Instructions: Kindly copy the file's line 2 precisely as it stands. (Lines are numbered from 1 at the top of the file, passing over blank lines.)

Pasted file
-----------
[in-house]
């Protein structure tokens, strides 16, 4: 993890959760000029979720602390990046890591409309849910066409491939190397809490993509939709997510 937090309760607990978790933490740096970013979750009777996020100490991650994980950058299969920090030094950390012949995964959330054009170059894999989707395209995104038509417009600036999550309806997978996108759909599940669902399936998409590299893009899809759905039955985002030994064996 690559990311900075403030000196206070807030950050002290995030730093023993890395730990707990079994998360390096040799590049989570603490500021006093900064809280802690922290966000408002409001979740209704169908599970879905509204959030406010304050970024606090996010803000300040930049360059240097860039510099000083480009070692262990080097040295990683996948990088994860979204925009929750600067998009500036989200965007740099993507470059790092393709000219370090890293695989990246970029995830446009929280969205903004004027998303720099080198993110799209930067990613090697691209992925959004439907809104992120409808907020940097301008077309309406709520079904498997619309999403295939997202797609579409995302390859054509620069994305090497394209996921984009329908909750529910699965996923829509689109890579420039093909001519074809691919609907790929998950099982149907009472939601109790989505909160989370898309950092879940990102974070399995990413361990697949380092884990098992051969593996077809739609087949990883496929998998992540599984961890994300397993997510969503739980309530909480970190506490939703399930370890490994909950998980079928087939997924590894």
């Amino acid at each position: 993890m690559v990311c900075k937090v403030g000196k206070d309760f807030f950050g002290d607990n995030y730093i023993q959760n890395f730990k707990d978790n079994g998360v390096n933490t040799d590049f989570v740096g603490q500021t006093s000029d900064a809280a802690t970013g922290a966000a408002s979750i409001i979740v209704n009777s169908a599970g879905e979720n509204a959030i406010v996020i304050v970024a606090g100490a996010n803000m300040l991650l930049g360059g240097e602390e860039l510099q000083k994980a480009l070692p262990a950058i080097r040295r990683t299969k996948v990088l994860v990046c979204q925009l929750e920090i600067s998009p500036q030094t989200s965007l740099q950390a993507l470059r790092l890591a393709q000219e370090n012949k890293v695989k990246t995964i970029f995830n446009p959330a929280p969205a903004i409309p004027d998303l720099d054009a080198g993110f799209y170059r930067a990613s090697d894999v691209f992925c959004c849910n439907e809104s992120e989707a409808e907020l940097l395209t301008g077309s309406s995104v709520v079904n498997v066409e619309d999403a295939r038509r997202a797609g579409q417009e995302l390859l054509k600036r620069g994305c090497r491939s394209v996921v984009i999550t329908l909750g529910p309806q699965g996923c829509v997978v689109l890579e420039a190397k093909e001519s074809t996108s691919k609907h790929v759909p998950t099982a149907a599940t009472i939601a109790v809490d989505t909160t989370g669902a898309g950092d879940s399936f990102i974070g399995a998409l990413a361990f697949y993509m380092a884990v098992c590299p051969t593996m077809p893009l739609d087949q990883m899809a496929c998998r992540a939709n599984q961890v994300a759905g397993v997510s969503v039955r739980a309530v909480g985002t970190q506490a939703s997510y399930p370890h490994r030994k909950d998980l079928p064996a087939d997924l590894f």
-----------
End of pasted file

């Protein structure tokens, strides 16, 4: 993890959760000029979720602390990046890591409309849910066409491939190397809490993509939709997510 937090309760607990978790933490740096970013979750009777996020100490991650994980950058299969920090030094950390012949995964959330054009170059894999989707395209995104038509417009600036999550309806997978996108759909599940669902399936998409590299893009899809759905039955985002030994064996 690559990311900075403030000196206070807030950050002290995030730093023993890395730990707990079994998360390096040799590049989570603490500021006093900064809280802690922290966000408002409001979740209704169908599970879905509204959030406010304050970024606090996010803000300040930049360059240097860039510099000083480009070692262990080097040295990683996948990088994860979204925009929750600067998009500036989200965007740099993507470059790092393709000219370090890293695989990246970029995830446009929280969205903004004027998303720099080198993110799209930067990613090697691209992925959004439907809104992120409808907020940097301008077309309406709520079904498997619309999403295939997202797609579409995302390859054509620069994305090497394209996921984009329908909750529910699965996923829509689109890579420039093909001519074809691919609907790929998950099982149907009472939601109790989505909160989370898309950092879940990102974070399995990413361990697949380092884990098992051969593996077809739609087949990883496929998998992540599984961890994300397993997510969503739980309530909480970190506490939703399930370890490994909950998980079928087939997924590894």